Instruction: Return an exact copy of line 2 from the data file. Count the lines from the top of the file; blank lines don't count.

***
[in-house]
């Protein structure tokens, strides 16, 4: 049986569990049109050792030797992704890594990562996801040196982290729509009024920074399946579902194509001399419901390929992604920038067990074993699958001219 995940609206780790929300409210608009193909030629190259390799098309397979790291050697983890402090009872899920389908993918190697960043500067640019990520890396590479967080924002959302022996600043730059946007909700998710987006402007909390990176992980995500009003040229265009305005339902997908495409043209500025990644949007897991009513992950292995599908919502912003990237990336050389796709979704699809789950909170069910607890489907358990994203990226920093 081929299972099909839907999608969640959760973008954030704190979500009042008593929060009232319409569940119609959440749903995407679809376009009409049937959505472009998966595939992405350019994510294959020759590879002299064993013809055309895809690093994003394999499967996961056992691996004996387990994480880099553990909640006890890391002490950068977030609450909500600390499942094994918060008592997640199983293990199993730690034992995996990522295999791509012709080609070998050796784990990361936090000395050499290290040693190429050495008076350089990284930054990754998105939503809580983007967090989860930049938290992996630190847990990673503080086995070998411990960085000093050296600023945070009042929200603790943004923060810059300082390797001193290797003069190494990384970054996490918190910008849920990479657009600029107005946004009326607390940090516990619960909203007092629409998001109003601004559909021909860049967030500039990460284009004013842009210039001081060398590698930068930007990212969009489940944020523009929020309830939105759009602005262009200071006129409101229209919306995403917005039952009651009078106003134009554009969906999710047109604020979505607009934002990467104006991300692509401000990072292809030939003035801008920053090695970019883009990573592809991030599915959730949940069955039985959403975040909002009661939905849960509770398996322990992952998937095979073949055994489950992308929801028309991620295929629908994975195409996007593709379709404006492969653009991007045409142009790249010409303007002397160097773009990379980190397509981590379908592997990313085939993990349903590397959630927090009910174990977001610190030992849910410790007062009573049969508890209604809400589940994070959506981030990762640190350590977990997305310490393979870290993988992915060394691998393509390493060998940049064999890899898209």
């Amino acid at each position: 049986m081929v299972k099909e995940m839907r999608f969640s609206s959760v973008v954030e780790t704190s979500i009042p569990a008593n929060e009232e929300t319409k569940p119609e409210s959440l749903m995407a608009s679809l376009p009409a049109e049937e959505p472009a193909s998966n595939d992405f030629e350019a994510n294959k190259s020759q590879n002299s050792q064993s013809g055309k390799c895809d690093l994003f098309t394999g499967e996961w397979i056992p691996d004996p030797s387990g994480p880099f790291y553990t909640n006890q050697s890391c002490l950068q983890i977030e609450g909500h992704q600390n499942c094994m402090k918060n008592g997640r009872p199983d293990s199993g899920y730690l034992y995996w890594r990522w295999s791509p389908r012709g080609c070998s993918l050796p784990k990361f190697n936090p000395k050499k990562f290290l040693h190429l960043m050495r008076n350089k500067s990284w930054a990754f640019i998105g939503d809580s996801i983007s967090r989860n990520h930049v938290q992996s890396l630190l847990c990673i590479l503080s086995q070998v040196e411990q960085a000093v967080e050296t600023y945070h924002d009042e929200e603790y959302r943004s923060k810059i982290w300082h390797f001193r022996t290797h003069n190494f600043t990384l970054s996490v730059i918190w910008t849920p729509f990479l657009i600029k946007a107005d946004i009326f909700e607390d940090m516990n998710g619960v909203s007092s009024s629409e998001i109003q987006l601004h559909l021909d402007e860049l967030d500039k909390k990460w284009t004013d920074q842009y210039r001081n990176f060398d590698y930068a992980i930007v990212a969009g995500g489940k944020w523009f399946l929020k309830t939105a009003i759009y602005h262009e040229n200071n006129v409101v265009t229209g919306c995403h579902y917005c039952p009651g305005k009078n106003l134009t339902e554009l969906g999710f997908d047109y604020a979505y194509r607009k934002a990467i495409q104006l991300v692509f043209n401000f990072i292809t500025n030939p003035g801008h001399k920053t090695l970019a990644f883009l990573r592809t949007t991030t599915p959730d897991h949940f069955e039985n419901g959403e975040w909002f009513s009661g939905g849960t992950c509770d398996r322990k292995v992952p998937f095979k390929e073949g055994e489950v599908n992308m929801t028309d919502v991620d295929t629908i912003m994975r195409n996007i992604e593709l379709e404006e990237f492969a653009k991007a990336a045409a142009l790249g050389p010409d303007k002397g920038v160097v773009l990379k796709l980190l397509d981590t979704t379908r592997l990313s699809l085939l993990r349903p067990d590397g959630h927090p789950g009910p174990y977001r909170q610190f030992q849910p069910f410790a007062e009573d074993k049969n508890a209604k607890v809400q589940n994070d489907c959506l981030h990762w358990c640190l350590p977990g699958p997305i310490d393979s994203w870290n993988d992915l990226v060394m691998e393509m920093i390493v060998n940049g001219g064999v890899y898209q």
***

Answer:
């Protein structure tokens, strides 16, 4: 049986569990049109050792030797992704890594990562996801040196982290729509009024920074399946579902194509001399419901390929992604920038067990074993699958001219 995940609206780790929300409210608009193909030629190259390799098309397979790291050697983890402090009872899920389908993918190697960043500067640019990520890396590479967080924002959302022996600043730059946007909700998710987006402007909390990176992980995500009003040229265009305005339902997908495409043209500025990644949007897991009513992950292995599908919502912003990237990336050389796709979704699809789950909170069910607890489907358990994203990226920093 081929299972099909839907999608969640959760973008954030704190979500009042008593929060009232319409569940119609959440749903995407679809376009009409049937959505472009998966595939992405350019994510294959020759590879002299064993013809055309895809690093994003394999499967996961056992691996004996387990994480880099553990909640006890890391002490950068977030609450909500600390499942094994918060008592997640199983293990199993730690034992995996990522295999791509012709080609070998050796784990990361936090000395050499290290040693190429050495008076350089990284930054990754998105939503809580983007967090989860930049938290992996630190847990990673503080086995070998411990960085000093050296600023945070009042929200603790943004923060810059300082390797001193290797003069190494990384970054996490918190910008849920990479657009600029107005946004009326607390940090516990619960909203007092629409998001109003601004559909021909860049967030500039990460284009004013842009210039001081060398590698930068930007990212969009489940944020523009929020309830939105759009602005262009200071006129409101229209919306995403917005039952009651009078106003134009554009969906999710047109604020979505607009934002990467104006991300692509401000990072292809030939003035801008920053090695970019883009990573592809991030599915959730949940069955039985959403975040909002009661939905849960509770398996322990992952998937095979073949055994489950992308929801028309991620295929629908994975195409996007593709379709404006492969653009991007045409142009790249010409303007002397160097773009990379980190397509981590379908592997990313085939993990349903590397959630927090009910174990977001610190030992849910410790007062009573049969508890209604809400589940994070959506981030990762640190350590977990997305310490393979870290993988992915060394691998393509390493060998940049064999890899898209």